When life imitates the Internet

I speak from experience, by the way: I’ve banned screens for my kids at dinner, and after a few horrifying restaurant experiences that resembled the dining equivalent of Custer’s last stand, behold! My kids can now order their own food; they can look strangers in the eye and have a conversation; they can calmly respond to horrifying unexpected real-world events, like the mistaken placement of cheese on a burger—OK, fine, we’re still working on that one. They can say “please” and “thank you,” and they can generally get through a meal without falling off their chair, spilling some stranger’s beer, or randomly throwing up.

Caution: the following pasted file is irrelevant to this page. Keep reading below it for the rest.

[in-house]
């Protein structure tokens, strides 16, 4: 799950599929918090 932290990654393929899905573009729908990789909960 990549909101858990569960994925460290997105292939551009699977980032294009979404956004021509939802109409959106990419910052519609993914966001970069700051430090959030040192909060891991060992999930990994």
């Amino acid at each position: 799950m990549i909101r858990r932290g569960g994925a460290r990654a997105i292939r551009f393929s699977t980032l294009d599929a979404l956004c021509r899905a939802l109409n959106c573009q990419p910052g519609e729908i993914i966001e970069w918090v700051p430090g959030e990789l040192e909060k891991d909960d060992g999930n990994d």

Here’s the sad thing: I cannot tell you how many times these simple feats have sparked amazement and admiration among restaurant staff. Children are increasingly immersed in a screen-fed world: According to Common Sense Media, childhood screen time now averages two-three hours per day for children under 8, six hours a day for kids 8-12, and nine hours for teenagers—and that doesn’t include time spent for school or homework.